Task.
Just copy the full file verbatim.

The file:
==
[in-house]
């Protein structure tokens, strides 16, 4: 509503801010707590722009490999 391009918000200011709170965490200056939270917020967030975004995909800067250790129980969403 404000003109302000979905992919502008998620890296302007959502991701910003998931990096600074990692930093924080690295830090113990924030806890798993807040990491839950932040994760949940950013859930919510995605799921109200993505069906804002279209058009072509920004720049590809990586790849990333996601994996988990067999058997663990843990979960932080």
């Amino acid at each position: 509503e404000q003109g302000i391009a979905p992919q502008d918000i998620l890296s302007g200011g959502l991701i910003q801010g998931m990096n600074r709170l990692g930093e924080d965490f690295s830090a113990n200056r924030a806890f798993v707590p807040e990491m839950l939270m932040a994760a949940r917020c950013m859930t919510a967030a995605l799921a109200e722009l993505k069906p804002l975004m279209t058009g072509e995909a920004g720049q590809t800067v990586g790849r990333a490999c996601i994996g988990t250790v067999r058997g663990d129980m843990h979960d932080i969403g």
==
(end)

[in-house]
């Protein structure tokens, strides 16, 4: 509503801010707590722009490999 391009918000200011709170965490200056939270917020967030975004995909800067250790129980969403 404000003109302000979905992919502008998620890296302007959502991701910003998931990096600074990692930093924080690295830090113990924030806890798993807040990491839950932040994760949940950013859930919510995605799921109200993505069906804002279209058009072509920004720049590809990586790849990333996601994996988990067999058997663990843990979960932080």
């Amino acid at each position: 509503e404000q003109g302000i391009a979905p992919q502008d918000i998620l890296s302007g200011g959502l991701i910003q801010g998931m990096n600074r709170l990692g930093e924080d965490f690295s830090a113990n200056r924030a806890f798993v707590p807040e990491m839950l939270m932040a994760a949940r917020c950013m859930t919510a967030a995605l799921a109200e722009l993505k069906p804002l975004m279209t058009g072509e995909a920004g720049q590809t800067v990586g790849r990333a490999c996601i994996g988990t250790v067999r058997g663990d129980m843990h979960d932080i969403g």